meta: {
        resource: 'reviews',
        fetch: UPDATE,
+       notification: {
+           body: 'Review approved',
+           level: 'info',
+       },
+       redirectTo: '/reviews',
    },
});

But that's not really useful. Most of the time, when you use the fetch meta, you need to dispatch side effects only after fetch returns - whether it succeeds, or fails. That's why react-admin introduces the onSuccess and onFailure action metas:

export const reviewApprove = (id, data, basePath) => ({
    type: REVIEW_APPROVE,
    payload: { id, data: { ...data, status: 'approved' }, basePath },
    meta: {
        resource: 'reviews',
        fetch: UPDATE,
+       onSuccess: {
+           notification: {
+               body: 'Review approved',
+               level: 'info',
+           },
+           redirectTo: '/reviews',
+       }; 
+       onFailure: {
+           notification: {
+               body: 'Review approval failed, please retry.',
+               level: 'warning',
+           },
+       }; 
    },
});

React-admin can handle the following side effects metas:

  • notification: Display a notification. The property value should be an object describing the notification to display. The body can be a translation key. level can be either info or warning.
  • redirectTo: Redirect the user to another page. The property value should be the path to redirect the user to.
  • refresh: Force a rerender of the current view (equivalent to pressing the Refresh button). Set to true to enable.
  • unselectAll: Unselect all lines in the current datagrid. Set to true to enable.

This new construct simplifies custom actions a great deal and reduces the need for custom sagas.

Easier Custom Inputs

React-admin relies on redux-form for Form management. That means that if you need to define a custom input component, you must decorate it with a redux-form <Field> component to connect it to the form state.

Admin-on-rest could automatically decorate a component with <Field> if the component had an addField prop set to true. This proved problematic for two reasons:

  • This relied on the Form inspecting its children for the addField prop. Inspecting children is a bad pattern, it's a form of inversion of control (the parent takes in charge some of the child logic) that breaks basic developer assumptions.
  • Every time a developer decorates an existing Input component, they have to redeclare the addField: true default prop. This caused numerous headaches and many interrogations.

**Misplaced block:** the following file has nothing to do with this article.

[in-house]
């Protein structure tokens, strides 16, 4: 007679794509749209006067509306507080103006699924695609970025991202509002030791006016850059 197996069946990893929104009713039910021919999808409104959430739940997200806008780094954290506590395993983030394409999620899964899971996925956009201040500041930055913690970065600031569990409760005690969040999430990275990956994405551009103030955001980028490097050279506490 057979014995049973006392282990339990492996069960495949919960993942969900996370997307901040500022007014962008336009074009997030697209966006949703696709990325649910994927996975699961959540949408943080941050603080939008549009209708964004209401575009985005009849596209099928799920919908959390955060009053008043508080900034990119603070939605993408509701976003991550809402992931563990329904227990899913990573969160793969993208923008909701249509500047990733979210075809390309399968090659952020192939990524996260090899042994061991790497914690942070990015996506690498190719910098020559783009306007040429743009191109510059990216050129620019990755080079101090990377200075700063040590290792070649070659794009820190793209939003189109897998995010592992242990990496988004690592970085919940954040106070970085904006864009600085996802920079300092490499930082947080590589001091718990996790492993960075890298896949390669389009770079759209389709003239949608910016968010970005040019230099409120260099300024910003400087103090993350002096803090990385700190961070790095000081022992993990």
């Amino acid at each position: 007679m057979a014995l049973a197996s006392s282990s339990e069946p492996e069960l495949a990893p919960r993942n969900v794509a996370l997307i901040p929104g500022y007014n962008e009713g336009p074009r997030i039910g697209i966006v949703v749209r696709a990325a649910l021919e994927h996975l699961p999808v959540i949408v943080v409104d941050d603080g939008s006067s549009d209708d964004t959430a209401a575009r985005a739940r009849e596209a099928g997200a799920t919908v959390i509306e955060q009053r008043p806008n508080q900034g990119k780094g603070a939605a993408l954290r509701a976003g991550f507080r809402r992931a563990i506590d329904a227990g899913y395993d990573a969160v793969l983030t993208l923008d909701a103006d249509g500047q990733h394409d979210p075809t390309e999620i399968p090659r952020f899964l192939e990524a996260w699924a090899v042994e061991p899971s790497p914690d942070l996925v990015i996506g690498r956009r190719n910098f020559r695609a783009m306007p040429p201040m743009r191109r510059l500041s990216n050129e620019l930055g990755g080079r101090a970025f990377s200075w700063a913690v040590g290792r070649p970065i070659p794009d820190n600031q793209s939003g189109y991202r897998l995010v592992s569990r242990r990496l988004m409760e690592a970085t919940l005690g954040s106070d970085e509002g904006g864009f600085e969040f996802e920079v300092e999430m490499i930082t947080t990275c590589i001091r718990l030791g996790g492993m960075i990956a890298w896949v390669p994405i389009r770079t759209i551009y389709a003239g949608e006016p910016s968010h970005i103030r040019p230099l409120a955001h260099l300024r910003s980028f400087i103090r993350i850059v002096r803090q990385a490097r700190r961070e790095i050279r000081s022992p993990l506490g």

As a consequence, react-admin doesn't inspect a form's children anymore. It's the responsibility of every Input to connect itself to the redux-form state. And if adding a <Field> component is too much for you, react-admin offers an addField higher-order-component (HOC). That means that migrating your admin-on-rest custom inputs to react admin should be as simple as:

+import { addField } from 'react-admin';
const MyCustomInput = ({ input }) => /* ... */

-MyCustomInput.defaultProps = {
-    addField: true,
-}
-export default MyCustomInput;
+export default addField(MyCustomInput);

This explicit decoration actually makes custom inputs easier to write, especially if you reuse react-admin input components, which already use addField:

// in LatLongInput.js
import { NumberInput } from 'react-admin';
const LatLngInput = () => (
    <span>
        <NumberInput source="lat" label="latitude" />
        &nbsp;
        <NumberInput source="lng" label="longitude" />
    </span>
);
// no need for addField here, as NumberInput is already connected to redux-form
export default LatLngInput;

Easier Dependent Inputs

Developers often need to show or hide an input depending on the value of another one. The typical example is a city input, which should show only after a country input is filled. To support these dependent inputs in admin-on-rest, we had introduced the aor-dependent-input package. This use case is so common that we've decided to support it in react-admin core. But we changed the way it works a little, by using render props:

import { FormDataConsumer } from 'react-admin';

const OrderEdit = (props) => (
    <Edit {...props}>
        <SimpleForm>
            <SelectInput source="country" choices={countries} />
            <FormDataConsumer>
                {({ formData, ...rest }) =>
                     <SelectInput 
                         source="city"
                         choices={getCitiesFor(formData.country)}
                         {...rest}
                     />
                }
            </FormDataConsumer>
        </SimpleForm>
    </Edit>
); 

The new <FormDataConsumer> replaces the <DependentInput> component, and as it passes the entire form data to its child function, there is no limit to the logic you can have for hiding, switching, or customizing an input depending on another input's value.

Tip: As for <DependentField>, used in the List and Show views, it was so basic that it was removed. You can easily replicate its effect by wrapping a component inside a condition, e.g.:

import React from 'react';
import { EmailField } from 'react-admin';

const ConditionalEmailField = ({ record, ...rest }) => 
    record && record.hasEmail 
        ? <EmailField source="email" record={record} {...rest} />
        : null;

export default ConditionalEmailField;

Asynchronous i18n

Just like admin-on-rest, react-admin is fully internationalized. But react-admin can now support async translations, i.e. translations loaded when the user chooses a language instead of at startup. The net effect is a drastic decrease in bundle size for internationalized apps, as you only have to load one language (the default one) at startup, and not all the possible languages.